Here are a list of *rules* I have made for myself over the years of playing Ho. They are in no particular order and they do not always apply. The universe is a big place.
- Knowledge is power. Compare your self every turn. It's my feeling this feature should be a floating window, not a dialog under a menu.
- Nobody likes to be the center of attention. Centers are hard to defend, corners are easier. (Range technology affects this greatly, watch it close) Still, most people think in terms of territorial edges. Focus your protection there.
- I see you-- Uh oh. Most of the time enemies spy you out first, attack later. If you have been spotted with your pants down somewhere, you had best put some on quick. Satellites are ideal for this, refer to tech spending tips in speed&weapons.
- Metal is the lifeblood of the universe. Manage it well. This means, find it, protect it, mine it when you need it. It's best to mine planets that are not yet profitable or habitable out in the Neutral Zone. Hey, can you mine in their territory? Great! more power to ya. It's a good idea to Trickle mine from your profitable planets if you have a little extra cash. Think of it as storing money in the form of metal as your savings account. When the storm hits, you'll be glad you did.
- Scrap those ol'boys. Got a bunch of ships sitting around in orbit that are 2 tech levels below average? Scrap them! You get more metal when you scrap a ship than if it falls to the surface in a burning hunk because some sly techno-scout just shot them up.
- Savings Monger. Generally, you don't want to save more in ships savings than you can spend with your present metal supply. Colony ships can be deceiving in the category.
- If it ain't broke, don't fix it. Why spend expensive development dollars on new versions of colony ships? Even the best colony ship gets the stuffing knocked out of it with a couple of fighters. Happiness is colonizing with that good ol 6-rang'in 2-weap'nin guy you built back when you were young and foolish. It hurts less when it get's the stuffing knocked out of it too.
- Know your environment. Scout quickly in the beginning, if you are there first, you can defend your knowledge of what's there by not allowing an opponent to defeat you. Always scout with fighters early in the game. They beat those wimpy scouts and since your colony ship can't go 8 units, what's the use? Only explore with scouts early if you: a)have better speed/weapon tech b)have nothing immediately around you of any use.
- It's the economy stupid. This is your chance to control your nation's debt. Don't borrow unless your have to. a little 2 or 3k per turn adds up over the long haul. It's easy to forget. If you must borrow, be smart and pay it off quickly. (Most of the time *have to* means it is vital to get something done quickly. Build 100 satellites, build that first colony ship, etc.)
- It's the economy stupid II. Being a superpower is all about economic strength. Get those yummy planets early and protect them well.
- Outpost XJ11. Sometimes it's nice to set up a metal farm right in the middle of they enemies territory. It bugs the heck out of them and usually distracts them from what you are really working on.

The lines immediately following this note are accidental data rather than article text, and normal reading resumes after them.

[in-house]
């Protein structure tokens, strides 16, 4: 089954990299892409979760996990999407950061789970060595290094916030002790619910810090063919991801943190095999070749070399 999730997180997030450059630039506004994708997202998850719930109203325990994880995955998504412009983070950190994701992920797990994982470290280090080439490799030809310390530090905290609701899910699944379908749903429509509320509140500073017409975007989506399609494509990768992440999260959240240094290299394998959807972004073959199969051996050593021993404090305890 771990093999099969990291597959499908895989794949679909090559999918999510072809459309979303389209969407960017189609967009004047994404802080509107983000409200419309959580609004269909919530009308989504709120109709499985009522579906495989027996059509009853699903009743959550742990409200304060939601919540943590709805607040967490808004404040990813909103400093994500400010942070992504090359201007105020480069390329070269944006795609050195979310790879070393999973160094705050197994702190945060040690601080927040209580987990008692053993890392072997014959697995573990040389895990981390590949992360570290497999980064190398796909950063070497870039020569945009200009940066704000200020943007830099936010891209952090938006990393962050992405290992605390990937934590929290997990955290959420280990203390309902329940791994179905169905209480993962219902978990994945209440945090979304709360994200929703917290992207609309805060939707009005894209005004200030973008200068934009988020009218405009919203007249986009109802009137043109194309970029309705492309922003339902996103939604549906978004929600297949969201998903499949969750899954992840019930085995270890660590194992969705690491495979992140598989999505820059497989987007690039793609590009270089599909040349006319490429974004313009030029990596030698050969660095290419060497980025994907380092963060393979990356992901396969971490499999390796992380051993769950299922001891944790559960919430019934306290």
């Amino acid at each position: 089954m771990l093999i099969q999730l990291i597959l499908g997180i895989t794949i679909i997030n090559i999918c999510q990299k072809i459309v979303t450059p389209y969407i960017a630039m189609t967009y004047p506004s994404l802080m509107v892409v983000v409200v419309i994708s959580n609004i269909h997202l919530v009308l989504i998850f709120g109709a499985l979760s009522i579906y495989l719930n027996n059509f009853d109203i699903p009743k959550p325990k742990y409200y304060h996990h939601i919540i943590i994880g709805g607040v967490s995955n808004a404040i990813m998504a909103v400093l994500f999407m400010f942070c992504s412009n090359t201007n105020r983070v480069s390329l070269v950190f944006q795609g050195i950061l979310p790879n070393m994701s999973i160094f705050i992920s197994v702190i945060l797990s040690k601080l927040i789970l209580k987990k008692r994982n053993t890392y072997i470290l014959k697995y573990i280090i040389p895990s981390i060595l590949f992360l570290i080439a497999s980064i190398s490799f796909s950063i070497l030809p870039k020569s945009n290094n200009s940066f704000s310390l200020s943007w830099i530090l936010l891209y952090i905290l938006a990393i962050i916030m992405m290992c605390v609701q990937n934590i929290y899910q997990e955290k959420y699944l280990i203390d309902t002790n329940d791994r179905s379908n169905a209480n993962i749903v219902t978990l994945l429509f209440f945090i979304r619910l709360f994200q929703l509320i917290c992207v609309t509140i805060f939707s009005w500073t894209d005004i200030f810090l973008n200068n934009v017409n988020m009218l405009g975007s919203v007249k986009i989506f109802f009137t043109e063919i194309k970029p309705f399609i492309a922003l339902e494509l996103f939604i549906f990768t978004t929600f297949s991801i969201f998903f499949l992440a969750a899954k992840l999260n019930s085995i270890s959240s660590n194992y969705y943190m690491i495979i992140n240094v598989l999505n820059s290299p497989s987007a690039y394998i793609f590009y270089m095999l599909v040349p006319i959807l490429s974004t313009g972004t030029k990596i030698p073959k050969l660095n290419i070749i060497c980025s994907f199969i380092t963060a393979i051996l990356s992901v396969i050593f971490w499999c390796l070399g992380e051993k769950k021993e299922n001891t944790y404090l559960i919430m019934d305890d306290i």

- A little goes a long way. Generally, it's better to take your time mining and terraforming. Spend more at first to get the planet profitable, but then, trickle mine & terraform. People are happy at 40-100 degrees, no sense rushing to 72. I usually terraform at the minimum rate once it gets to within 30deg of norm.
- Shiny happy people holding hands. Not in my universe! Life is hard and it's hard to live. No 72deg 1.0g planets till everyone's dead. That's my motto. Gives'm something to fight for.
- 8 Ball, corner pocket. Did I mention it's easier to defend corners and edges vs. the middle? Well, if even I did, it's worth mentioning again.
- Starbuck was here. Space graffiti (those 1/1 satellites orbiting useless worlds) is valuable info. Never leave any planet without some kind of warning device should someone else take interest and explore there. Odds are you are not going to get a report back anyway, so leave something that isn't worth much metal.
- Observation is 9/10ths of participation. Let the other guys fight it out, you can go mine up all the metal that's left in the wake of their great storm. War is costly, best you save up for later. Alliances help here.
- One, two- colonizing is for you. It's useful to have slow colony ships and a fast fleet of fighters. That way you can send both out at once. First the fighters clean up the enemy, then the colony ship comes in next turn. That way you don't have to leave a lone colony ship hanging around a planet for a turn.
- Three, four- go back for more. Did someone take out that little satellite you had as a warning device? Send something fast and small so you can get a report back on what's up, but not loose to much metal.
- Look Small. Every see a cat try and look small so as you might not notice it? Same is true in Ho. Don't name your ships *I'm gonna get you sucka*, you're just asking for attention. Something like *Lil'o'me just lookin* is a much safer bet. (Okay, so 100 of them attacking a planet may not be too subtle)
- Know when hold'm. In a good position economically and technologically? shoot deep and fast into enemy territory. Don't even bother scouting. Hitting two planets that are 4 apart with a range 8 ship is great. If you get lucky, you might nail $500,000 of their income before they squash you. In a bad position economically and technologically? Do the same thing. You might just sting them and you'd loose anyway on present course.. right?
- Ride the wave. Technology advances in waves, you'll notice your tech goes up once for every 2 weapons points. Whatever the pattern, try and build accordingly. Nobody likes to build 100 sattelites only to have speed go up the next turn.
Well, I'm sure there's more but that's enough to get you going. Have I missed something? Drop me a message and I'll add it to my list. If I missed a lot, I'll post an updated version.